Gene Ontology enrichment analysis was performed using the TopGO package [59].

1.8. Processing of small RNA-seq libraries and genomic localisation of sma-miR-277/4989 cluster

We used previously generated small RNA-seq libraries from schistosomula stages of S mansoni to assist our description of the sma-miR-277 locus (European Nucleotide Archive study PRJEB3190). Kraken [60] was used to remove adapter contamination from libraries and collapse identical reads into single sequences while maintaining annotated depth information (Supplementary S2 Table). Reads were then mapped against each other using BLASTN [61,62] to determine all pairwise similarities between reads allowing up to two mismatches (E-value < = 0.1). A pairwise similarity matrix was used to cluster reads using MCL [60,63]. Multiple sequence alignment of each cluster was performed using Clustal Omega [64]. From each cluster, a ‘sentinel’ read was chosen with the highest depth and mapped to the reference genome using Bowtie [65], allowing up to two mismatches.

After identifying the genomic location for the candidate and in order to obtain the putative miRNA precursor sequence, the sequences were extended in both directions. The first extension took 50nt upstream and 100nt downstream while the second extension took 100nt upstream and 50nt downstream of the cluster. Secondary structures of these putative miRNA precursors were then assessed using RNAfold from the Vienna package [66], and structures discarded with minimum free energy (MFE) > -20 kcal/mol. For each cluster, the extended sequence with the lowest associated MFE structure was retained.

1.9. RT-qPCR / miRNA expression analysis

Real-time quantitative PCRs were performed across two life cycle stages of S. mansoni representing juvenile (28 days post-infection, d.p.i.) and adult worms (49 d.p.i.) using TaqMan Small RNA Assays (Supplementary S1 Text) purchased from Applied Biosystems (Life Technologies, UK). Reverse transcription and quantitative PCR experiments were performed according to manufacturer’s instructions in a StepOnePlus RT-qPCR machine (Applied Biosystems, Life Technologies, UK). S. mansoni U6 was used as the endogenous control [20] (gene entry sma.U6.1.1 in http://www.genedb.org/Homepage/Smansoni) and fold changes to miRNA expression were estimated using the delta-delta-Ct method [67].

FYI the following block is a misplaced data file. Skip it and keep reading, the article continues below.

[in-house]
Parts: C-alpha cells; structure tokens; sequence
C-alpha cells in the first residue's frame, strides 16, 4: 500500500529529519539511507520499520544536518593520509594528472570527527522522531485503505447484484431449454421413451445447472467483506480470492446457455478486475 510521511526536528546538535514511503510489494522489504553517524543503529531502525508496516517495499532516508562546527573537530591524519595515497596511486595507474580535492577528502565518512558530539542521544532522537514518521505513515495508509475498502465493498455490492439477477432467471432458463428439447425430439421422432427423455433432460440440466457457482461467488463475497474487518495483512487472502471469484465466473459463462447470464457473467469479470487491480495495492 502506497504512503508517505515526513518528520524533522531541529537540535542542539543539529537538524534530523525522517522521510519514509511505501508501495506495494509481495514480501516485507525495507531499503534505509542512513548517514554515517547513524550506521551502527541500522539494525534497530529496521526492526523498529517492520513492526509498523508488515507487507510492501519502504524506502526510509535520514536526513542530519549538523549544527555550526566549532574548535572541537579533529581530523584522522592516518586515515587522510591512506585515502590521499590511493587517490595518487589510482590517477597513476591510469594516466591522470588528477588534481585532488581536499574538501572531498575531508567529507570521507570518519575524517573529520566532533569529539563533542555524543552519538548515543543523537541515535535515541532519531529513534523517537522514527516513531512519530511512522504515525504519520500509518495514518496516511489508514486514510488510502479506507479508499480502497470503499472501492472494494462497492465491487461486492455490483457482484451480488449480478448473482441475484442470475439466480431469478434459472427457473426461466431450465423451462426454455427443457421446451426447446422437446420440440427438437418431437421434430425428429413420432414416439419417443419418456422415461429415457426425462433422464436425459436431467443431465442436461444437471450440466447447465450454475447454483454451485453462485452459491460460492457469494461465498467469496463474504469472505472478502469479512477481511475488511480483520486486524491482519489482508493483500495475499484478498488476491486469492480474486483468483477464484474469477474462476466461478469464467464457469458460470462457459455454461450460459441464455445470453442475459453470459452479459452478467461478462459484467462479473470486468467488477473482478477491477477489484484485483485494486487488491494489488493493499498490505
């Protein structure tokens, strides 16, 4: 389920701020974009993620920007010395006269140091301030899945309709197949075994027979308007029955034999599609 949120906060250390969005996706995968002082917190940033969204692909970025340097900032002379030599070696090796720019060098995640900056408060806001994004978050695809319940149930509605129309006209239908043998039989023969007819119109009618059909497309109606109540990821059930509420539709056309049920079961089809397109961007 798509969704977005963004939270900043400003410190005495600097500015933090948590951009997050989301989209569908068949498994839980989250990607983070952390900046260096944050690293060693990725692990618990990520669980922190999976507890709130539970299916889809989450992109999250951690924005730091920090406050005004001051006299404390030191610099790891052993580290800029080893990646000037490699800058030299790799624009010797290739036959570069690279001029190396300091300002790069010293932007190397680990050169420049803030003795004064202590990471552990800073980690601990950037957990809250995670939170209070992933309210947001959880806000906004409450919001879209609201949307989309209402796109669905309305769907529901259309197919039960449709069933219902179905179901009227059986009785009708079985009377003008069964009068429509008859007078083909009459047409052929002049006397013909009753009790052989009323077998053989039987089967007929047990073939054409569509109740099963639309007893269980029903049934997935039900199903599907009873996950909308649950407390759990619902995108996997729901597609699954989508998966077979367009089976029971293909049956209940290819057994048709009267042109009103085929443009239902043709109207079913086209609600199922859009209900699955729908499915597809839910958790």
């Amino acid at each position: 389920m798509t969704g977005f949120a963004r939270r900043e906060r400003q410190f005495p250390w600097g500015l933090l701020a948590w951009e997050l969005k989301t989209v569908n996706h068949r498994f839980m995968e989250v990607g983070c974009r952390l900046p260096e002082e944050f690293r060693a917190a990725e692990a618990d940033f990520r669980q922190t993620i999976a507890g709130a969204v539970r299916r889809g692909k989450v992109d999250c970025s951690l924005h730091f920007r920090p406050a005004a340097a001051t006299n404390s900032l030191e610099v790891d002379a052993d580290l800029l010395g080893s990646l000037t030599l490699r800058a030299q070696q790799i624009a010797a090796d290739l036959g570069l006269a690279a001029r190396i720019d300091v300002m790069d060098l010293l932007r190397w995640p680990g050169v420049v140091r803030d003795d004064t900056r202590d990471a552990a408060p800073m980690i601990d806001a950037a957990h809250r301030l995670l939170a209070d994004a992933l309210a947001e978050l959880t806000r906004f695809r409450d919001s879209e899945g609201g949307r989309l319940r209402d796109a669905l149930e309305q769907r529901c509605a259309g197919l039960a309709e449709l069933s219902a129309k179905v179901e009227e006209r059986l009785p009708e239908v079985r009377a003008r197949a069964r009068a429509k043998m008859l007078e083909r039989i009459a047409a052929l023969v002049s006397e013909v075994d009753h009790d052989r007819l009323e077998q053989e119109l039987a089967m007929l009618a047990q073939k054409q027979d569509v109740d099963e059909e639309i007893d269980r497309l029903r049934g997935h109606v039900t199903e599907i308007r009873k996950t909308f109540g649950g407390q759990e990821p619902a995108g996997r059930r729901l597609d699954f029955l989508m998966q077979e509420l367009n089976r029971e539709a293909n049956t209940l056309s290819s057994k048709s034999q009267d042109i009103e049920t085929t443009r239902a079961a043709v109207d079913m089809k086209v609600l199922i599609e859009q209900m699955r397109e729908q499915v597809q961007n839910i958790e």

1.10. Whole mount and fluorescence in situ hybridisation of miRNAs

Forty-two to 49 d.p.i. male and female worms from mixed infections were retrieved from infected mice, as described above, and processed using previously published protocols for in situ hybridization [68]. Parasites were hybridized with 21–22 nt antisense LNA-DNA probes conjugated to Digoxigenin (Exiqon, Denmark) at a final concentration between 6.5–50 nM. Arabidopsis thaliana ath-miR-159a or scrambled sequences were used as negative control. For FISH to detect prohormone convertase 2 (Smp_077980) or Tegumental cells, we synthesized FITC-conjugated probes generated from in vitro transcription of cloned cDNA. To robustly detect tegumental cells we employed a mixture of four FITC-conjugated antisense probes targeting the following tegument-specific mRNAs: calpain (Smp_214190), gtp -4 (Smp_105410), annexin (Smp_077720), and npp-5 (Smp_153390) (ref: [6973]).

Results

2.1. Target-prediction suggests sma-miR-277/4989 are prominent post-regulatory miRNAs in developing juvenile worms

In our analysis, Sylamer [36] was used to search for enriched short sequences, corresponding to potential miRNA target sites, from a list of genes differentially expressed between juvenile and adult male and female worms. Sylamer finds enriched “words” (in our case, Seed Complementary Regions or SCR) in the 3’-UTRs of transcripts with similar expression profiles (i.e. up-regulated or down-regulated). The advantage of this method is that potential targets can be identified without prior knowledge of the specific miRNAs that affect the transcriptome. Sylamer indicated that the 7mers TGCATTT/GCATTTA, corresponding to the SCR of miR-277 family, were significantly enriched in male (p-value = 1.62E-13, Supplementary S3A Table) and female (p-value = 1.22E-06, Supplementary S3B Table) genes that were more highly expressed in juvenile worms compared to adults (Fig 1A).